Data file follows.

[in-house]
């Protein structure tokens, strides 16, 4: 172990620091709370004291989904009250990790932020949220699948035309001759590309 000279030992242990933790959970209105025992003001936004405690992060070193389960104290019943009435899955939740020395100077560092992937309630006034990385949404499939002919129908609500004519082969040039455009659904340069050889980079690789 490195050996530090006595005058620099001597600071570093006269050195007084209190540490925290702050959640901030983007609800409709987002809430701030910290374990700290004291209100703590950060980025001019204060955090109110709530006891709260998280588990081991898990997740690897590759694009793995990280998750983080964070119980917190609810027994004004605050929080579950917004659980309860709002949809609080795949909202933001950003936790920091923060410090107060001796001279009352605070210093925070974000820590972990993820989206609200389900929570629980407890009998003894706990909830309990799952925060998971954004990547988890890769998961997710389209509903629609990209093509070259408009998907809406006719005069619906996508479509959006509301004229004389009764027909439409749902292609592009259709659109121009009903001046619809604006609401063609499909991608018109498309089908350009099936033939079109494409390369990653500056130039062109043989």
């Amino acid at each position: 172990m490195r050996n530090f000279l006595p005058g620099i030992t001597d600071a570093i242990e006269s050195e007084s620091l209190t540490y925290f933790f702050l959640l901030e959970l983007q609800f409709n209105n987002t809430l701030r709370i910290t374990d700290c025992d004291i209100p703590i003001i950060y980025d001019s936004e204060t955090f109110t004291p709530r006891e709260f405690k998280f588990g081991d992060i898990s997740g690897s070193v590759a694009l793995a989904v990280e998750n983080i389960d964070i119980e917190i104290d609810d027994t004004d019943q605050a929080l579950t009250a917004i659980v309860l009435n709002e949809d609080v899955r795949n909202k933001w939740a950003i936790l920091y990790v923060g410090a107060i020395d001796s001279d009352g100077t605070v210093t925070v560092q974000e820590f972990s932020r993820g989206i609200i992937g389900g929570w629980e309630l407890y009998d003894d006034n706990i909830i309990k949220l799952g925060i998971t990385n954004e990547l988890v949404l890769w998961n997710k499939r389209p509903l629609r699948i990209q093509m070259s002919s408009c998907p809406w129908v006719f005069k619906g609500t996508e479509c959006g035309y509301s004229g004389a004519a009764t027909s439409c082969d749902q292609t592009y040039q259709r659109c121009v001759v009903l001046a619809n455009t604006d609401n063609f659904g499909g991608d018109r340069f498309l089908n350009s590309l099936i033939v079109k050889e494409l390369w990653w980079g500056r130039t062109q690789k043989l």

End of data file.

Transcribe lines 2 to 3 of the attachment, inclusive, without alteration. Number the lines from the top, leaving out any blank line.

């Protein structure tokens, strides 16, 4: 172990620091709370004291989904009250990790932020949220699948035309001759590309 000279030992242990933790959970209105025992003001936004405690992060070193389960104290019943009435899955939740020395100077560092992937309630006034990385949404499939002919129908609500004519082969040039455009659904340069050889980079690789 490195050996530090006595005058620099001597600071570093006269050195007084209190540490925290702050959640901030983007609800409709987002809430701030910290374990700290004291209100703590950060980025001019204060955090109110709530006891709260998280588990081991898990997740690897590759694009793995990280998750983080964070119980917190609810027994004004605050929080579950917004659980309860709002949809609080795949909202933001950003936790920091923060410090107060001796001279009352605070210093925070974000820590972990993820989206609200389900929570629980407890009998003894706990909830309990799952925060998971954004990547988890890769998961997710389209509903629609990209093509070259408009998907809406006719005069619906996508479509959006509301004229004389009764027909439409749902292609592009259709659109121009009903001046619809604006609401063609499909991608018109498309089908350009099936033939079109494409390369990653500056130039062109043989």
């Amino acid at each position: 172990m490195r050996n530090f000279l006595p005058g620099i030992t001597d600071a570093i242990e006269s050195e007084s620091l209190t540490y925290f933790f702050l959640l901030e959970l983007q609800f409709n209105n987002t809430l701030r709370i910290t374990d700290c025992d004291i209100p703590i003001i950060y980025d001019s936004e204060t955090f109110t004291p709530r006891e709260f405690k998280f588990g081991d992060i898990s997740g690897s070193v590759a694009l793995a989904v990280e998750n983080i389960d964070i119980e917190i104290d609810d027994t004004d019943q605050a929080l579950t009250a917004i659980v309860l009435n709002e949809d609080v899955r795949n909202k933001w939740a950003i936790l920091y990790v923060g410090a107060i020395d001796s001279d009352g100077t605070v210093t925070v560092q974000e820590f972990s932020r993820g989206i609200i992937g389900g929570w629980e309630l407890y009998d003894d006034n706990i909830i309990k949220l799952g925060i998971t990385n954004e990547l988890v949404l890769w998961n997710k499939r389209p509903l629609r699948i990209q093509m070259s002919s408009c998907p809406w129908v006719f005069k619906g609500t996508e479509c959006g035309y509301s004229g004389a004519a009764t027909s439409c082969d749902q292609t592009y040039q259709r659109c121009v001759v009903l001046a619809n455009t604006d609401n063609f659904g499909g991608d018109r340069f498309l089908n350009s590309l099936i033939v079109k050889e494409l390369w990653w980079g500056r130039t062109q690789k043989l």